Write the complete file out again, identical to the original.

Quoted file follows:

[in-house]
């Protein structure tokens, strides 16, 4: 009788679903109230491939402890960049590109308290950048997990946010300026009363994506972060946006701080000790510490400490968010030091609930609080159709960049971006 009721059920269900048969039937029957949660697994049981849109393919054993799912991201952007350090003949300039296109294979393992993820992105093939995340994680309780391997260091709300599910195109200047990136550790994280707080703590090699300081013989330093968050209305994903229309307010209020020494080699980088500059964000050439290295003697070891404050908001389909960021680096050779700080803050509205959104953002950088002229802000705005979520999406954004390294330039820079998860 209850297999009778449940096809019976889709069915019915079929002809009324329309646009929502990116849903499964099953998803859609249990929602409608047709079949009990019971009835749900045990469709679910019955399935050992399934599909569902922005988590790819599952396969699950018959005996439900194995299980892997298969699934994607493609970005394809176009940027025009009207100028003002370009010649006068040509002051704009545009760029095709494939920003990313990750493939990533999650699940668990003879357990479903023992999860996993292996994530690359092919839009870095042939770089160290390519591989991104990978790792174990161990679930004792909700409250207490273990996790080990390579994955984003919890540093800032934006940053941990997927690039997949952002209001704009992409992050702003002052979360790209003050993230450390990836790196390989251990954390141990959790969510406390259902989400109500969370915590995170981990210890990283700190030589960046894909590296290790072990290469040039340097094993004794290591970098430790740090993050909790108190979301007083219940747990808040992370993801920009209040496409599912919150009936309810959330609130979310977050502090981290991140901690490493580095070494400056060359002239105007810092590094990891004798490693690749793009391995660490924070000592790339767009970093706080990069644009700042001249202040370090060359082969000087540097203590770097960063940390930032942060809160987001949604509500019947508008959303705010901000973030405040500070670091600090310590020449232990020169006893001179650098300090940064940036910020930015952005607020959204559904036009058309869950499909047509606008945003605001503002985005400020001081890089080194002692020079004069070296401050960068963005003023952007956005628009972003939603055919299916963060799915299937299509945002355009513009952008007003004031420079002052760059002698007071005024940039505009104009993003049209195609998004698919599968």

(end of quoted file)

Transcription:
[in-house]
């Protein structure tokens, strides 16, 4: 009788679903109230491939402890960049590109308290950048997990946010300026009363994506972060946006701080000790510490400490968010030091609930609080159709960049971006 009721059920269900048969039937029957949660697994049981849109393919054993799912991201952007350090003949300039296109294979393992993820992105093939995340994680309780391997260091709300599910195109200047990136550790994280707080703590090699300081013989330093968050209305994903229309307010209020020494080699980088500059964000050439290295003697070891404050908001389909960021680096050779700080803050509205959104953002950088002229802000705005979520999406954004390294330039820079998860 209850297999009778449940096809019976889709069915019915079929002809009324329309646009929502990116849903499964099953998803859609249990929602409608047709079949009990019971009835749900045990469709679910019955399935050992399934599909569902922005988590790819599952396969699950018959005996439900194995299980892997298969699934994607493609970005394809176009940027025009009207100028003002370009010649006068040509002051704009545009760029095709494939920003990313990750493939990533999650699940668990003879357990479903023992999860996993292996994530690359092919839009870095042939770089160290390519591989991104990978790792174990161990679930004792909700409250207490273990996790080990390579994955984003919890540093800032934006940053941990997927690039997949952002209001704009992409992050702003002052979360790209003050993230450390990836790196390989251990954390141990959790969510406390259902989400109500969370915590995170981990210890990283700190030589960046894909590296290790072990290469040039340097094993004794290591970098430790740090993050909790108190979301007083219940747990808040992370993801920009209040496409599912919150009936309810959330609130979310977050502090981290991140901690490493580095070494400056060359002239105007810092590094990891004798490693690749793009391995660490924070000592790339767009970093706080990069644009700042001249202040370090060359082969000087540097203590770097960063940390930032942060809160987001949604509500019947508008959303705010901000973030405040500070670091600090310590020449232990020169006893001179650098300090940064940036910020930015952005607020959204559904036009058309869950499909047509606008945003605001503002985005400020001081890089080194002692020079004069070296401050960068963005003023952007956005628009972003939603055919299916963060799915299937299509945002355009513009952008007003004031420079002052760059002698007071005024940039505009104009993003049209195609998004698919599968």